In the post, Ruettimann argues that the world of HR is changing, and that sooner (rather than later), people in HR will be replaced by technology that will automate and streamline the processes that was once carried out by humans.
The reason, according to her? Ruettimann believes that HR currently follows the “1 percent/99 percent division.”
In short, only 1 percent of human resources is performing at their best while the rest underperforms–meaning 99 percent can be easily replaced.
Ruettimann lists a few causes:
- Too many guys in leadership roles. Not enough women running the show.
- Too many white people in positions of power. Lots of black women who are in charge of diversity because, you know, they are black.
- For all the whining about compliance and bureaucracy, nobody in HR seems to have solved for compliance and bureaucracy conundrums.
- Most HR departments aren’t likable.
- Recruiting is a pain and they use LinkedIn.com and Facebook.com like it’s Monster.com in the ’90s.
- HR mistakes proximity to power for power itself.
And, according to her, “Nobody needs the BS that comes with human resources.”
In fact, Ruettimann argues that as technology advances, companies will probably take the opportunity to do away with HR regardless–and that’s much more likely if they don’t really see a reason to keep them around anyways.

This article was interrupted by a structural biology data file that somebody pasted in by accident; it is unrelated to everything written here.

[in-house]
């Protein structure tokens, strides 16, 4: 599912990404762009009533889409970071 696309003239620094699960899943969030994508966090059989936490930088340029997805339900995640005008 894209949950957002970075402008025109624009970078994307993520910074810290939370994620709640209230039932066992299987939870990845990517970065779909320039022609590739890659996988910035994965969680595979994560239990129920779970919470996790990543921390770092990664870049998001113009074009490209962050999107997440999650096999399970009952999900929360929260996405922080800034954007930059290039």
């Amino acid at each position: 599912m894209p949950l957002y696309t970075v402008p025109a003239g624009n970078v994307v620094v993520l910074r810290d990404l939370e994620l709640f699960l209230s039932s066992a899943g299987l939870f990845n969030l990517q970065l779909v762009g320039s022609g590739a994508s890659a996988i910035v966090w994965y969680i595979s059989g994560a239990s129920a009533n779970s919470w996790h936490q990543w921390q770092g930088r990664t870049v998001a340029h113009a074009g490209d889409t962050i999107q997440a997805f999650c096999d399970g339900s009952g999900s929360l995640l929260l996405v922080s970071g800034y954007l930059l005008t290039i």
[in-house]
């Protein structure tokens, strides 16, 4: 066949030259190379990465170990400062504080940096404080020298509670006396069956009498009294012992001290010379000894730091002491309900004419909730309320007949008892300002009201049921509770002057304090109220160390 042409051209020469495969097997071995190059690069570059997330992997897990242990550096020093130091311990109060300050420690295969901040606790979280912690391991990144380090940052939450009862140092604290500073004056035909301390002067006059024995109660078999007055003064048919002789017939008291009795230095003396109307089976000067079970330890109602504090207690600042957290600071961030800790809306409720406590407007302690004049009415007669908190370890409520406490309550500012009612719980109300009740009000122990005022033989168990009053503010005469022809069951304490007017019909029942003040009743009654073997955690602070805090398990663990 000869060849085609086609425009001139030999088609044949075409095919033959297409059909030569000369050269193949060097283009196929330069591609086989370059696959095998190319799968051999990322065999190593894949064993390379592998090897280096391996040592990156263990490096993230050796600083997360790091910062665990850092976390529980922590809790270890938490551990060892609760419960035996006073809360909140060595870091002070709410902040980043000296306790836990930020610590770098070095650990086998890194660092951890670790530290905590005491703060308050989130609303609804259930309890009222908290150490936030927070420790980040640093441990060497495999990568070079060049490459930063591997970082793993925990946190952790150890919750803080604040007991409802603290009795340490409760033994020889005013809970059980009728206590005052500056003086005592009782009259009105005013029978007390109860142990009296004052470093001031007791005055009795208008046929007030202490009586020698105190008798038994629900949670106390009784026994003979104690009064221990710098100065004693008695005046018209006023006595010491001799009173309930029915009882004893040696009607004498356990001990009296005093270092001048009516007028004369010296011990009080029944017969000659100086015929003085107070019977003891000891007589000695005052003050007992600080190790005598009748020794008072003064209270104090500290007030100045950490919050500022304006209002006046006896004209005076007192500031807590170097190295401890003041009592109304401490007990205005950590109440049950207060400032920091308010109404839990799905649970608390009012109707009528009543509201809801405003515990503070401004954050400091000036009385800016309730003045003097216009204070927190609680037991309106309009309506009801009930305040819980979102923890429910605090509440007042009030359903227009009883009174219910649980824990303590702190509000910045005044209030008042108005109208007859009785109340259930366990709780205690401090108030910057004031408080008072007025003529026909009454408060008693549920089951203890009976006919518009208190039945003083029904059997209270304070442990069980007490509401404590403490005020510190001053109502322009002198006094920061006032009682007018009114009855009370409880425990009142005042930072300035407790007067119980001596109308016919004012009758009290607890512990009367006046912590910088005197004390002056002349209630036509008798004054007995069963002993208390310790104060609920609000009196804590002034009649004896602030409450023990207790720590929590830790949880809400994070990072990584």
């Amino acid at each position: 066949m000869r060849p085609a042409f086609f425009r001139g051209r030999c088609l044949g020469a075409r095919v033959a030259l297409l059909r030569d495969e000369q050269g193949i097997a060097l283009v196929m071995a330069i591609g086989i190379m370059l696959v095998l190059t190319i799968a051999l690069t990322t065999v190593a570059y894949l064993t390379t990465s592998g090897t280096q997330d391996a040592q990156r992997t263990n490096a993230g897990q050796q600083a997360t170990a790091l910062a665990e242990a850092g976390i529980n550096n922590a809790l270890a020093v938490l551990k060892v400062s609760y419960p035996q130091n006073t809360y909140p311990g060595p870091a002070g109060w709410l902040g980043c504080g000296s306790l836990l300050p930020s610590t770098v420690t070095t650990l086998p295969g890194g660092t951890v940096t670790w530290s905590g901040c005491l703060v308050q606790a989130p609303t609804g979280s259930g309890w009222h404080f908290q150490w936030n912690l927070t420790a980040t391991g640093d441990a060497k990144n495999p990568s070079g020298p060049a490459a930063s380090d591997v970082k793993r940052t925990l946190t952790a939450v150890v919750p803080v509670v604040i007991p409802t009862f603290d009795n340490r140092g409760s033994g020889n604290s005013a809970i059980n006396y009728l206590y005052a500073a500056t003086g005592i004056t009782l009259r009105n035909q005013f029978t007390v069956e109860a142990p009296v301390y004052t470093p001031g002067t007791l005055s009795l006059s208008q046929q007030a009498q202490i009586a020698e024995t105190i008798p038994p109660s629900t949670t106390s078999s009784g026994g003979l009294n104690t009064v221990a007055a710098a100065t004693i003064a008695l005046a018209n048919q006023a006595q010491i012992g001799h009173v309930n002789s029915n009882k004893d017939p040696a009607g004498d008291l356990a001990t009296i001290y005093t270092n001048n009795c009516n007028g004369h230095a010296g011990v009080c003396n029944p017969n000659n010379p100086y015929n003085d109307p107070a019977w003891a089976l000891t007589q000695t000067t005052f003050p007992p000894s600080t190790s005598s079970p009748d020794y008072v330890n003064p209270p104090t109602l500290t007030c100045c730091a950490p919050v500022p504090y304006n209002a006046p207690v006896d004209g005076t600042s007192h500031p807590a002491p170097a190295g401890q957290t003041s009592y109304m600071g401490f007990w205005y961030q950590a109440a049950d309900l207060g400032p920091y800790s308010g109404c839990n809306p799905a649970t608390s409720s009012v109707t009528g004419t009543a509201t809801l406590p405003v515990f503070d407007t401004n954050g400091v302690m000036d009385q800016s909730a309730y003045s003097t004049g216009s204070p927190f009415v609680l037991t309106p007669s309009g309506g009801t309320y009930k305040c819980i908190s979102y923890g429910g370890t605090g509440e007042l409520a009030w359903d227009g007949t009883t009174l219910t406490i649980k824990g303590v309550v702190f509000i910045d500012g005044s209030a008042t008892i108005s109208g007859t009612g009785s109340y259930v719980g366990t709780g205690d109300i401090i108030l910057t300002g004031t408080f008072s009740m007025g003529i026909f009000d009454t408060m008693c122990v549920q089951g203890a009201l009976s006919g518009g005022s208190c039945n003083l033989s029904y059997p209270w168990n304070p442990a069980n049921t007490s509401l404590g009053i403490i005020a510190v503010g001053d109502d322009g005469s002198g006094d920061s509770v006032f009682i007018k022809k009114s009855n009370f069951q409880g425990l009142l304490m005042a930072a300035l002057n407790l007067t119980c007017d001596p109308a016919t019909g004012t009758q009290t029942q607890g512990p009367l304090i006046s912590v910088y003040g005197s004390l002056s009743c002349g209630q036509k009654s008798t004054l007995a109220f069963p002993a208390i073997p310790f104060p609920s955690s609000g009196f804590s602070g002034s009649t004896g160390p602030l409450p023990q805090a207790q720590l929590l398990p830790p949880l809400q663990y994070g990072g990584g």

“If they can automate and streamline people-related processes, they will,” she says.
Not surprisingly, Ruettimann’s post elicited quite a few responses from a number of HR professionals who cited their own experience on the matter–you can see the debate in the comments section below her post.
It seems that the automation of HR is inevitable, but how does Ruettimann think you can keep your job (or at least get closer to the 1 percent)? Here is her take:
- I don’t think social media is the key differentiator.
- You won’t wow anyone with another set of HR-related credentials.
You might want to think about understand the technology that’s about to upset your apple cart. If you know your enemy, you can destroy it.
If you ask us, all of this means a few things:
- Having a proper understanding of what technology can do for you is essential
- You need to take full advantage of technology instead of letting it take over your job
- You need to make sure that you, as a person, are still the key to the whole recruiting process
We don’t wholeheartedly agree with everything Ruettimann says, but we do think with HR changing so fast, it’s always good to keep an open mind and consider all of the perspectives.
Tomorrow, we’ll give you another perspective on automated HR–one that argues that automation might actually take longer than we anticipate. In the meantime, what are your thoughts on the state of HR? Do you think that it will be automated some time soon? If so, are the issues outlined above actually the root of the problem? Let us know your thoughts by connecting with us in the comments, or on Facebook or Twitter.